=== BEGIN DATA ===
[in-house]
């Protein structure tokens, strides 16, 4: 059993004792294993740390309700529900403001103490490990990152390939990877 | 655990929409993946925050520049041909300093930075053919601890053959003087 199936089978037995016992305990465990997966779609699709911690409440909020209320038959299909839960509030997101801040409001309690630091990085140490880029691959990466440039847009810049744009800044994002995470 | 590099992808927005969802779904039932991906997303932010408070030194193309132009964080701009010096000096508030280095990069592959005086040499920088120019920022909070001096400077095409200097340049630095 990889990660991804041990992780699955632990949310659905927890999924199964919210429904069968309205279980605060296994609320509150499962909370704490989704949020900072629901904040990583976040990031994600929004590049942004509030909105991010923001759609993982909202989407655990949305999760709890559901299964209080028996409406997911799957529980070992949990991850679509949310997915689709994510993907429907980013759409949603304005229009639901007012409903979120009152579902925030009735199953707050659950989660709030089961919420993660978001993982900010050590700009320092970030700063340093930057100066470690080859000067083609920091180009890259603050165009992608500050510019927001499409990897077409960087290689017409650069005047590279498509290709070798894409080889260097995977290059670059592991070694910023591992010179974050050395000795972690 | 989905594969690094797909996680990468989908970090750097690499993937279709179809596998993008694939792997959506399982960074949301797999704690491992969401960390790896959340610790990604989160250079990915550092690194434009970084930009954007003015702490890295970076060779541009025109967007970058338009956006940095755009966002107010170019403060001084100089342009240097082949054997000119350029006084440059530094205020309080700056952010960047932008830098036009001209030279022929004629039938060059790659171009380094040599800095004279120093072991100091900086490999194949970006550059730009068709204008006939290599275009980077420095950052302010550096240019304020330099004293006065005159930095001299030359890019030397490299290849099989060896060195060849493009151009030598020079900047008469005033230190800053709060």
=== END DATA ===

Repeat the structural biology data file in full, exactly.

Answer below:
[in-house]
């Protein structure tokens, strides 16, 4: 059993004792294993740390309700529900403001103490490990990152390939990877 | 655990929409993946925050520049041909300093930075053919601890053959003087 199936089978037995016992305990465990997966779609699709911690409440909020209320038959299909839960509030997101801040409001309690630091990085140490880029691959990466440039847009810049744009800044994002995470 | 590099992808927005969802779904039932991906997303932010408070030194193309132009964080701009010096000096508030280095990069592959005086040499920088120019920022909070001096400077095409200097340049630095 990889990660991804041990992780699955632990949310659905927890999924199964919210429904069968309205279980605060296994609320509150499962909370704490989704949020900072629901904040990583976040990031994600929004590049942004509030909105991010923001759609993982909202989407655990949305999760709890559901299964209080028996409406997911799957529980070992949990991850679509949310997915689709994510993907429907980013759409949603304005229009639901007012409903979120009152579902925030009735199953707050659950989660709030089961919420993660978001993982900010050590700009320092970030700063340093930057100066470690080859000067083609920091180009890259603050165009992608500050510019927001499409990897077409960087290689017409650069005047590279498509290709070798894409080889260097995977290059670059592991070694910023591992010179974050050395000795972690 | 989905594969690094797909996680990468989908970090750097690499993937279709179809596998993008694939792997959506399982960074949301797999704690491992969401960390790896959340610790990604989160250079990915550092690194434009970084930009954007003015702490890295970076060779541009025109967007970058338009956006940095755009966002107010170019403060001084100089342009240097082949054997000119350029006084440059530094205020309080700056952010960047932008830098036009001209030279022929004629039938060059790659171009380094040599800095004279120093072991100091900086490999194949970006550059730009068709204008006939290599275009980077420095950052302010550096240019304020330099004293006065005159930095001299030359890019030397490299290849099989060896060195060849493009151009030598020079900047008469005033230190800053709060």